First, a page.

Well, it took me about ten minutes to get my breath back after the first ascent. Then upon heading back down I quickly realized going down the steep trail was  also heavy duty exercise. I made it to the base, thought about it a second or two, then turned around and headed back to the summit. Walking this time, not running.

Next time I will try to make three ascents. Maybe....

Tuesday, May 10, 2016

Hiking Around Lake Wichita Finding The Wichita Hill

On Saturday when I was in Lucy Park I asked a young lady who was womaning an information booth for the Texas Travel Center if there were any hill hiking options in the Wichita Falls zone.

She looked sort of pained and apologetic when she told me the topography is flat far into the distance.

I asked because when I moved to the D/FW zone late in the last century I thought that zone was flat far into the distance. I soon had that erroneous notion corrected with the discovery of the Cedar Hills in Cedar Hills State Park in the south of Dallas area.

Eventually I moved to far east Fort Worth and a few years later I discovered the Tandy Hills were practically in my back yard. I don't think I ever returned to the Cedar Hills after I discovered the Tandy Hills.

Today I drove to Lake Wichita Park. A closer destination than any of my park destination choices in the Fort Worth/Arlington zone, except for Mallard Cove Park and Quanah Parker Park.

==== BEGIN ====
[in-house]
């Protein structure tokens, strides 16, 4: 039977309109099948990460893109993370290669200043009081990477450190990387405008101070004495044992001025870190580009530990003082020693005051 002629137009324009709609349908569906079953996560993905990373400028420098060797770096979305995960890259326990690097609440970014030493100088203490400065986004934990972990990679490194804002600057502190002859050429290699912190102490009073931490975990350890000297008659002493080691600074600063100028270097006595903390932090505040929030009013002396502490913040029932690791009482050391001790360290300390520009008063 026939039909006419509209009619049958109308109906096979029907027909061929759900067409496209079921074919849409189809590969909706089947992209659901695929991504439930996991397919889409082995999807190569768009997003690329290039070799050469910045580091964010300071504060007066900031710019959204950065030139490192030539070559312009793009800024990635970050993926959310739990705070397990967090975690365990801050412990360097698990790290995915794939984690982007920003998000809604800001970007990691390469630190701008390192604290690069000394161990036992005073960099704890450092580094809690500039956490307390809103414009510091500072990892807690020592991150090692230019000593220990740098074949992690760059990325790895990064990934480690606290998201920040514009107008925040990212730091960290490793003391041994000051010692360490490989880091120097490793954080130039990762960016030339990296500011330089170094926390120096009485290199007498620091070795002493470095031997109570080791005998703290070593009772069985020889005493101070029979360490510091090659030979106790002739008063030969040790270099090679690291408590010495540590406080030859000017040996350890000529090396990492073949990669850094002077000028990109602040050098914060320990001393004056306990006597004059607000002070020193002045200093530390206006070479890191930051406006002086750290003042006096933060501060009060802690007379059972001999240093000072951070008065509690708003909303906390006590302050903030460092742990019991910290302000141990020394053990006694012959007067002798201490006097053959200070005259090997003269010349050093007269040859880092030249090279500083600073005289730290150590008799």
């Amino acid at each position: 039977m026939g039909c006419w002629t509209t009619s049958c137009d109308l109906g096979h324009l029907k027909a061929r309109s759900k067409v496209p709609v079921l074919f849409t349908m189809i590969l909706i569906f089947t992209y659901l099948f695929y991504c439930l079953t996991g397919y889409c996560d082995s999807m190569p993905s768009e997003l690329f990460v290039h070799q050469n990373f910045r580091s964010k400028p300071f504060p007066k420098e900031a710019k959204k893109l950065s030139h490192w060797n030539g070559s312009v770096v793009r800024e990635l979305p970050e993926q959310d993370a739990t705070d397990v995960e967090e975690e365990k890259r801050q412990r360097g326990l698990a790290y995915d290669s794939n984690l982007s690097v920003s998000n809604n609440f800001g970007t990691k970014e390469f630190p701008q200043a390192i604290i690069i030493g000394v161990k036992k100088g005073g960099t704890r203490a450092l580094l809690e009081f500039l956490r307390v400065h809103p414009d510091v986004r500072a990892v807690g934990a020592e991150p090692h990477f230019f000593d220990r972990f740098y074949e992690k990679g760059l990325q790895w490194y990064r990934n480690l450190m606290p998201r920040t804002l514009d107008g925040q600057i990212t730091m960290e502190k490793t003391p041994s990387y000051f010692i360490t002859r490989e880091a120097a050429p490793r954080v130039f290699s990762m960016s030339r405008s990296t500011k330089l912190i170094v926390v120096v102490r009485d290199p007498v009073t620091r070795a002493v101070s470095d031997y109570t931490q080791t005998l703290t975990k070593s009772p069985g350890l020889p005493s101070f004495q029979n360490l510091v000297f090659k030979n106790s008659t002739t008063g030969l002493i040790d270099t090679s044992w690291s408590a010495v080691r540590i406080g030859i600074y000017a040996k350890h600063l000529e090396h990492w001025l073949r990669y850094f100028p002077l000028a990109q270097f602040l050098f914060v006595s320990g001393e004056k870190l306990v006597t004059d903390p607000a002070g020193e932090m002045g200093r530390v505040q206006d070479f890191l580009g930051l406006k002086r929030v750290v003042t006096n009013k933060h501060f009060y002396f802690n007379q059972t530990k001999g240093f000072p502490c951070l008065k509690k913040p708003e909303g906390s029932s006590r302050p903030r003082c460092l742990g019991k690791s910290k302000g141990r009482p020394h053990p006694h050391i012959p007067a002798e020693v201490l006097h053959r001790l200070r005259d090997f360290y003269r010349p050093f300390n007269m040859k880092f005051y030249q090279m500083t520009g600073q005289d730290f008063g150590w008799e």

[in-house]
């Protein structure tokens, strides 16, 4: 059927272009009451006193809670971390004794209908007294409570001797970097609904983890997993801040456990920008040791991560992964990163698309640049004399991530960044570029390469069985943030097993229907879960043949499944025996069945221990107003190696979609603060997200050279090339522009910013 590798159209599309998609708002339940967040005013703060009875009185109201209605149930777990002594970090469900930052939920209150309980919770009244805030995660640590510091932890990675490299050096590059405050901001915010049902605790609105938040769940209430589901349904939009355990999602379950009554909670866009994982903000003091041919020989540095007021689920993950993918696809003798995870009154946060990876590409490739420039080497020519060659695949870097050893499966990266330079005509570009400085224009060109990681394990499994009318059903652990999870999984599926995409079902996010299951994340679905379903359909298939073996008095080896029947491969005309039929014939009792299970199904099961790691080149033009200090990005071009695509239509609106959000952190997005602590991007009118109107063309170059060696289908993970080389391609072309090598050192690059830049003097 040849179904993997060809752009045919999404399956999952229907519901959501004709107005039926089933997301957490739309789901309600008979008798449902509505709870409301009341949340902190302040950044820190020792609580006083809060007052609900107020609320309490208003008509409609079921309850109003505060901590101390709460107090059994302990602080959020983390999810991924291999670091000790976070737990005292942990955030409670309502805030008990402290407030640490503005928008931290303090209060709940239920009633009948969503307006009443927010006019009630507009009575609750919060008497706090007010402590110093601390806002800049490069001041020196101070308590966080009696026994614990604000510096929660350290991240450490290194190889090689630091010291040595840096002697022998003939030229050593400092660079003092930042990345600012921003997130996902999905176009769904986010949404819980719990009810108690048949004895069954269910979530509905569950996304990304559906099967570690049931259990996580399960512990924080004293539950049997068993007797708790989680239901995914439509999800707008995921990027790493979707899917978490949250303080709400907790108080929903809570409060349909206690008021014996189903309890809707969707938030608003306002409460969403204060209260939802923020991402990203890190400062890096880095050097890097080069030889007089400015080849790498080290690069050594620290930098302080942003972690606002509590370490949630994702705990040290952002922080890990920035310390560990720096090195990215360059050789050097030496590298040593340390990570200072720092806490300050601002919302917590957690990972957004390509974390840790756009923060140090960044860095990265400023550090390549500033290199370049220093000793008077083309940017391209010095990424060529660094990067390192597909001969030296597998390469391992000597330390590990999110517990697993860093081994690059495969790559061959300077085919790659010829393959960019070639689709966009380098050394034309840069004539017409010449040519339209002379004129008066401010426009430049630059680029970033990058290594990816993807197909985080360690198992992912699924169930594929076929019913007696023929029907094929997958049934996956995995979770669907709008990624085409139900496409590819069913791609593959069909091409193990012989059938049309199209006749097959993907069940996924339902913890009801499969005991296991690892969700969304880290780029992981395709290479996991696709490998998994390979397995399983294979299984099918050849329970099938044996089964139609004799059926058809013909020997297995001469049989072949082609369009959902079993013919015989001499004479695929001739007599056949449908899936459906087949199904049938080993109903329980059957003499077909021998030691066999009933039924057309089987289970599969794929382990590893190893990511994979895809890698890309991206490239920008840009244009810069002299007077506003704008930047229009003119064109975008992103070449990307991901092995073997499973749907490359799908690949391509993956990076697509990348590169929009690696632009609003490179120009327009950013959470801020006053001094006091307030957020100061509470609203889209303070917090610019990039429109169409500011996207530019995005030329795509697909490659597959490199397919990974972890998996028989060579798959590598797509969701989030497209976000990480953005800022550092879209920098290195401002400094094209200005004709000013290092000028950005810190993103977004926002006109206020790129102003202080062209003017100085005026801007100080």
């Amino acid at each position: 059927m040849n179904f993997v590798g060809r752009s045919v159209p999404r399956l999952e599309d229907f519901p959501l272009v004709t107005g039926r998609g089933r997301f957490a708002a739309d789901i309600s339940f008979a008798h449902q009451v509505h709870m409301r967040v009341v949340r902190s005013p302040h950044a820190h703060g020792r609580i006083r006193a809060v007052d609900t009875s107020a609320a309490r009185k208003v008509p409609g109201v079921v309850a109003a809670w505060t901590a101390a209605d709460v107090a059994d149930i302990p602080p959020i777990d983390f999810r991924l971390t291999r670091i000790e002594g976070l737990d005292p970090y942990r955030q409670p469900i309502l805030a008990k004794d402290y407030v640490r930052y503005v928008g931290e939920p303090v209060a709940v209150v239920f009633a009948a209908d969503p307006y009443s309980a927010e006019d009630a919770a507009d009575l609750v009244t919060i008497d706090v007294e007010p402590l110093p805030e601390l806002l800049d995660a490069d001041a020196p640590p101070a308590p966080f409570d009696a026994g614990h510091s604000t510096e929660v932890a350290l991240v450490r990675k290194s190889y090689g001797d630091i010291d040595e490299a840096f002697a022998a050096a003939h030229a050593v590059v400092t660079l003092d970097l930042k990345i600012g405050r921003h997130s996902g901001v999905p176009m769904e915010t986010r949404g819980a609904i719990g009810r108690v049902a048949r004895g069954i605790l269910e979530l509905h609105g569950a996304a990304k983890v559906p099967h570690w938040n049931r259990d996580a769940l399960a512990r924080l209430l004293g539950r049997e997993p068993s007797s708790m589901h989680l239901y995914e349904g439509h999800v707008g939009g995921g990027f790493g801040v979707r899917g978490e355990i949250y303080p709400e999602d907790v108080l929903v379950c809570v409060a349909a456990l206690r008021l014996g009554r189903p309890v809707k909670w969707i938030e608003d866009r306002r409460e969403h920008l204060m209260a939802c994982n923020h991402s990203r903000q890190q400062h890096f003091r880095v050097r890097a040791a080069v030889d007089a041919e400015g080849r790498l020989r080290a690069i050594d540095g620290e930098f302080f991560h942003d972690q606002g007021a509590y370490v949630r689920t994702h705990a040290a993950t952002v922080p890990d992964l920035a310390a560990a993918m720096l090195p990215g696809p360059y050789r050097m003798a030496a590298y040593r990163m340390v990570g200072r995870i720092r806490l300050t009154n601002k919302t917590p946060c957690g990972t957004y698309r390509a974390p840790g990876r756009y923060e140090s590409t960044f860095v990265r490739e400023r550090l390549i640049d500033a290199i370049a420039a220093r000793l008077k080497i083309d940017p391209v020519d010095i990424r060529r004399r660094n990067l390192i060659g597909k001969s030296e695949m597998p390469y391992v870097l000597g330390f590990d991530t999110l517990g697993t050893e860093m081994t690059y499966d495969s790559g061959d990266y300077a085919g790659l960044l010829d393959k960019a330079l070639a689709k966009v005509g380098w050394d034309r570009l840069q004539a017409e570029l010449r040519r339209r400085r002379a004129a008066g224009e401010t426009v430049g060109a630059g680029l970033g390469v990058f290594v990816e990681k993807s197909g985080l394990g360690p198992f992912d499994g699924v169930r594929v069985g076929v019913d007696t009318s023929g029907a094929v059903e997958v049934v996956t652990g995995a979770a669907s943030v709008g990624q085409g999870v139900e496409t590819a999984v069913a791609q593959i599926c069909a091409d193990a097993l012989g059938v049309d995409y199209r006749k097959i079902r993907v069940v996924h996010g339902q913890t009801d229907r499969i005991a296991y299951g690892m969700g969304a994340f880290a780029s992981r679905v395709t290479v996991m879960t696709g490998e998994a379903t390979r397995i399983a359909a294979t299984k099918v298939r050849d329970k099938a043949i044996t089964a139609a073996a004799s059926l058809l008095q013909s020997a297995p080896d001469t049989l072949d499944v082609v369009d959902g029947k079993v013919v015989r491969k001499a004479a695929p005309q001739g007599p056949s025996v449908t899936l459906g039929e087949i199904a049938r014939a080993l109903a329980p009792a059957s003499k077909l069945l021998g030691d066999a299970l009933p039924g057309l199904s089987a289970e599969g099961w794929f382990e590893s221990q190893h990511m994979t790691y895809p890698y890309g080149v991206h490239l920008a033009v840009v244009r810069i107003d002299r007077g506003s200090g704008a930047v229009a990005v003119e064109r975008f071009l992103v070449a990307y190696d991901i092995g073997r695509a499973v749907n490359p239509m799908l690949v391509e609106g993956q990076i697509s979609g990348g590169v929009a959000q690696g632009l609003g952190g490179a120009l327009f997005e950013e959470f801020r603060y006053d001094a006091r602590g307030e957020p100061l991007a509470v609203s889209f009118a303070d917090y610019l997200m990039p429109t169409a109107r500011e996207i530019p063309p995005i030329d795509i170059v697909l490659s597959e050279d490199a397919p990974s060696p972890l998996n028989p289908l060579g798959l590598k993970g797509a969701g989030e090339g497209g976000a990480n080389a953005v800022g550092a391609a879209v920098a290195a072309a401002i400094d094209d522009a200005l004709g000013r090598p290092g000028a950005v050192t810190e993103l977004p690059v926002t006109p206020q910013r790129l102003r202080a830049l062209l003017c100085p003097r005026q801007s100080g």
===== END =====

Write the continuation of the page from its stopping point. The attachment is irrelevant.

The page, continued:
I knew the Circle Trail which circles Wichita Falls circulated through Lake Wichita Park, so I figured I would find myself some trails to venture on in that park.

I parked at the first parking option when I got to Lake Wichita Park. An upaved trail exited that parking lot. The trail followed what looked like swamp. Eventually I got to what looked like a lake. At that point the trail became paved. I later realized this was the Circle Trail. Soon the Circle Trail passed by another lake.

At that point I had a small lake to my north and my south. I figured both could not be Lake Wichita.

Soon the Lake Wichita mystery would be solved, along with being pleased to find the Wichita Falls version of a Tandy Hill, which you can experience with me in the video below....

The Latest Chapter In The Tim Love Woodshed Smokehouse Scandal

The latest chapter in the Woodshed Smokehouse scandal confuses me because I can sort of see Tim Love's side of the argument.

Four years ago Tim Love got a sweetheart deal from America's Biggest Boondoggle, partnering with Mr. Love to build a restaurant on Tarrant Regional Water District land.

You know, land that is supposedly owned by the public.

If I remember right, as part of the sweetheart, no bidding competition deal, Tim Love pays a part of the restaurant's take to The Boondoggle.